Robinson: Boy, it's been a gigantic move in cotton. I look back when we visited last and I thought the potential of $90 cotton futures was pretty good. I don't feel that was tonight. Even though some of the things I like to refer to like stocks to use ratios, U.S. and world are the tightest they've been in years, I acknowledged that, but I thought cotton futures this week behaved, particularly the old crop cotton futures behaved quite poorly and we have, I think, developed an area of price resistance above the May/July and those contracts on forward in the $82 to $84 area. I don't think we're going to get through there. So, for those that have to this point retained old crop cotton any kind of a rally from here, $1 or $2 rally I would sell that and new crop cotton futures, again, more acres in the U.S., particularly in the south. I would employ some type of put strategy or some type of vertical put strategy to put in a price floor assuming they don't have insurance coverage put together in this conversation.
Pearson: I want to talk about 2011. I know we haven't planted the 2010 corn and bean crops yet, for the most part, but you brought up the report Friday from USDA. Big carryout on corn, you called it comfortable, but it is considerably larger than what we've seen in the last three years. Soybeans, a bigger number, and certainly big numbers in South America. It's not uncommon for us in agriculture, we're capitalists, to jump out ahead and maybe getting in front of the demand curve just a little bit. Based on that and based on what prices are in some of those deferred contracts, again, going out an extra twelve months is there some attraction there? Are you looking at that one?
Robinson: I think there is some attraction particularly if some of the crop budgets that I've seen from various sources, primarily extension service sources, are accurate there is, there's some profitability and some margin to be had, particularly in that 2011 futures contract, which I think is around $4.10. I can tell you since we last visited 2010 corn futures have declined about 30 cents a bushel while that 2011 futures contract has come down a dime. So, you see what I'm sensing there, those carrying charge spreads. There are some aggressive type hedgers that have tried to hedge some of the 2011 crop in 2010 futures. To this point that has worked marvelously well. And I think it will likely continue so that's one strategy that they might consider. The other is I think if you have a crop budget you're comfortable with and there is in fact a margin, a respectable return on acre in the 2011 corn production I would advise doing upwards of 20% of your intended crop. I think it's a good hedge.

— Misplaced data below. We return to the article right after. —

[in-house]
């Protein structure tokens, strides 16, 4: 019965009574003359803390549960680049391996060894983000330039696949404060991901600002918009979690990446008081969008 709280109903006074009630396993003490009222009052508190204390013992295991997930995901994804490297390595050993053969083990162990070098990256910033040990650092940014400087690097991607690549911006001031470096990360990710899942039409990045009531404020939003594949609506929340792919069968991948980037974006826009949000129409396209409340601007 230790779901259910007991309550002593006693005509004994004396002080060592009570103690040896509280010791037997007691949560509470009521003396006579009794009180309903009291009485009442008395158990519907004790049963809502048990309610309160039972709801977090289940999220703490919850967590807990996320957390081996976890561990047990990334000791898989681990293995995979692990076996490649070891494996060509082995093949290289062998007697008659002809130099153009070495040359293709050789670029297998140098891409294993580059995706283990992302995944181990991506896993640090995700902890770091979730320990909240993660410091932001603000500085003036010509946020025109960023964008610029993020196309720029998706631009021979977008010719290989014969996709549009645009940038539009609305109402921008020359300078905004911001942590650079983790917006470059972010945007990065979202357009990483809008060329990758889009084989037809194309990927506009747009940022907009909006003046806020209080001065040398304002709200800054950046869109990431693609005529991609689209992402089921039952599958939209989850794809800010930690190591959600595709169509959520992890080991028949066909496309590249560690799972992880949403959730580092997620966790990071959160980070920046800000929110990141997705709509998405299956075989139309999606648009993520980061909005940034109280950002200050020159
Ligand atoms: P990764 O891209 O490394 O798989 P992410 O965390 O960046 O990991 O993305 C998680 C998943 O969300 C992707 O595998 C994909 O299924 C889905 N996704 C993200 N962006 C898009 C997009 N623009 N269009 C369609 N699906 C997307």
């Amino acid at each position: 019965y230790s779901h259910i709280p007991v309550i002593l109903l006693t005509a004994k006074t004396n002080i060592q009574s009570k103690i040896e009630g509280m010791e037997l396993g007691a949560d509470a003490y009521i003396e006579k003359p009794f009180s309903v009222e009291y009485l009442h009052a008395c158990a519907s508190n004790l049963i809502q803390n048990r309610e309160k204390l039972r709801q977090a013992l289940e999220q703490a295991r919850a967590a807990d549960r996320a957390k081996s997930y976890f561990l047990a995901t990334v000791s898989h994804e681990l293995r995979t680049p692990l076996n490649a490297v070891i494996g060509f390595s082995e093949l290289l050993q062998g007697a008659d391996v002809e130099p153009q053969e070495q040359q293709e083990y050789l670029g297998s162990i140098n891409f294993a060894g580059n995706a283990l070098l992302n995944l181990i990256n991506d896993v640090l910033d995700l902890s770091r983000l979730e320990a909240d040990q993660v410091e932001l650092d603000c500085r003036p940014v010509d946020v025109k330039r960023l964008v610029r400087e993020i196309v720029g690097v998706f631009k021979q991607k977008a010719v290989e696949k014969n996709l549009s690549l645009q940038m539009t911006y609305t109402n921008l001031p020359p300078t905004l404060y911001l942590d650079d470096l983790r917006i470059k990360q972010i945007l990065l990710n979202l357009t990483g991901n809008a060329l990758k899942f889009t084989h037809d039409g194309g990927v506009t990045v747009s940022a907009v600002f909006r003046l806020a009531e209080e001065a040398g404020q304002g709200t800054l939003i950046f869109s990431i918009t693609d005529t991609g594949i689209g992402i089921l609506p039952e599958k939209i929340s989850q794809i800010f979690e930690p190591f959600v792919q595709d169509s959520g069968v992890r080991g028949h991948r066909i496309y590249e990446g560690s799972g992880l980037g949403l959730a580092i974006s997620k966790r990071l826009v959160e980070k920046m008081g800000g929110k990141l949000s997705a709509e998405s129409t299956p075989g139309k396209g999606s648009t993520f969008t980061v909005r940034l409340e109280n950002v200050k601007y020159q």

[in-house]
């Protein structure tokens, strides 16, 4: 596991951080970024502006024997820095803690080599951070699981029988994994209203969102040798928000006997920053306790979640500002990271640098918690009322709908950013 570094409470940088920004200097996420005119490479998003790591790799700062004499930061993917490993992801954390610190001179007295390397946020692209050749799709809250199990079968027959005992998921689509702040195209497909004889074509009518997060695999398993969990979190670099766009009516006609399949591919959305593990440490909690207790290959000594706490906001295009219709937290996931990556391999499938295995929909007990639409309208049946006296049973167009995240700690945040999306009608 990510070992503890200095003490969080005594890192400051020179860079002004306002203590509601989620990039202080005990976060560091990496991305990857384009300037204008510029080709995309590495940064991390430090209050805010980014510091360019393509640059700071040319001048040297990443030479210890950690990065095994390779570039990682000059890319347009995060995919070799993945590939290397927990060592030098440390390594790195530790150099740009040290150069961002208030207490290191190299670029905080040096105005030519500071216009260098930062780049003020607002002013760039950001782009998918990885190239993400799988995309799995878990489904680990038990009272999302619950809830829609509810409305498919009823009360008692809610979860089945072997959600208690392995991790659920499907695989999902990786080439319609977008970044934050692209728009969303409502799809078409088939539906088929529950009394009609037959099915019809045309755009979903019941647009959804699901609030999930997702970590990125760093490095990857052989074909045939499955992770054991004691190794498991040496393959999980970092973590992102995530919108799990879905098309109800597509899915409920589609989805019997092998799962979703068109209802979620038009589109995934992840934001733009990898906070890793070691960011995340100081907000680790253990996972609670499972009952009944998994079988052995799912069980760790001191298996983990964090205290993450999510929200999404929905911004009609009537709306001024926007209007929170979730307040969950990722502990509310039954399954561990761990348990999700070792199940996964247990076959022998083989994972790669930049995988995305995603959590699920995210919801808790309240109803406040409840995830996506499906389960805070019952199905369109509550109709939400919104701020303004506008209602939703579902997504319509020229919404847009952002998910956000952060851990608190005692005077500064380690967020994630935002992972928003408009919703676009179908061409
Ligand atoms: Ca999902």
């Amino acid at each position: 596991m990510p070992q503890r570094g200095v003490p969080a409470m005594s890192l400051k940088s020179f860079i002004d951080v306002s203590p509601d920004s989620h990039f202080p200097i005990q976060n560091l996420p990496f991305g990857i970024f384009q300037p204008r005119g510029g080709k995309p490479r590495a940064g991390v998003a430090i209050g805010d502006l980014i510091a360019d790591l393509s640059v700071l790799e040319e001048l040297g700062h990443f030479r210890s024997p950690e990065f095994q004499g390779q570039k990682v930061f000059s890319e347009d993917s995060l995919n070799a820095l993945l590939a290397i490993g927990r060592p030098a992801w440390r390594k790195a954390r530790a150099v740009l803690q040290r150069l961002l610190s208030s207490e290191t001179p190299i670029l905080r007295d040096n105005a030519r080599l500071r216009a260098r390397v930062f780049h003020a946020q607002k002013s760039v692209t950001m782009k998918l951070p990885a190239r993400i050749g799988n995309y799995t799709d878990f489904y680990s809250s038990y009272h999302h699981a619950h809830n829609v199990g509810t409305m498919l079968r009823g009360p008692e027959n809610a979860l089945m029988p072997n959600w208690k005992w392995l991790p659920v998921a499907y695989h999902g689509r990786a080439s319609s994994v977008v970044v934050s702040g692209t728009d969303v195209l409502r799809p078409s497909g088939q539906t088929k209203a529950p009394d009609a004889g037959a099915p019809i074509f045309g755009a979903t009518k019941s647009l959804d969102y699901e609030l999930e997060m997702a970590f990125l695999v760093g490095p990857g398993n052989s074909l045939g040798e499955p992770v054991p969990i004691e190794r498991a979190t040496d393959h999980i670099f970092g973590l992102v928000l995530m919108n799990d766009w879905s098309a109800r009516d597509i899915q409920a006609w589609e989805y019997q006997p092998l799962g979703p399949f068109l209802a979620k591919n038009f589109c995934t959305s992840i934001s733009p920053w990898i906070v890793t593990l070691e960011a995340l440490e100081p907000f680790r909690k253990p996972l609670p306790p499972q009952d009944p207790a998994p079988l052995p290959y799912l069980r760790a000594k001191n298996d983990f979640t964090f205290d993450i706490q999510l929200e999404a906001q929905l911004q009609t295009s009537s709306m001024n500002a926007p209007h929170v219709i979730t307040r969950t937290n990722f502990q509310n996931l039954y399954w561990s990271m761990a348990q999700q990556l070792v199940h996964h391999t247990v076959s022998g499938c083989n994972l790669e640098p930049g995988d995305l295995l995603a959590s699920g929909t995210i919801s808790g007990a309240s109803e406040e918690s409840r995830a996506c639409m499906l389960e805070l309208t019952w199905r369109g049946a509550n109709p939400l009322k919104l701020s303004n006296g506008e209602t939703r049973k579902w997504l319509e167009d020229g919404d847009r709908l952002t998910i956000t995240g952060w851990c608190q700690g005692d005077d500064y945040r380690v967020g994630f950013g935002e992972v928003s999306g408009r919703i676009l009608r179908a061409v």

Robinson: If I were going to be aggressive I'd probably be more aggressive there. Here again the inverse old crop versus new -- if this supply scenario unfolds like we have discussed here the last several weeks, that is big supply, plenty of supply growing inventories, those inverses are going to melt away and clearly that would mean then the closer contracts will be weaker than those far deferred ones. So, there is a hedging opportunity there for the very aggressive, very well versed hedger, that is to say hedging 2011 production in 2010 contracts with the intent of seeing those carries widen and when you approach maturation of the contract to 2010 contract you simply roll it forward to 2011.
Pearson: All right. Virgil, as usual, some great insights. We appreciate it. Virgil Robinson with us on Market to Market this week and, of course, joining us right here on the desk of Market Plus. Thanks for joining us here at our Market to Market Web site. From all of us here on Market to Market, I'm Mark Pearson. Have a great one.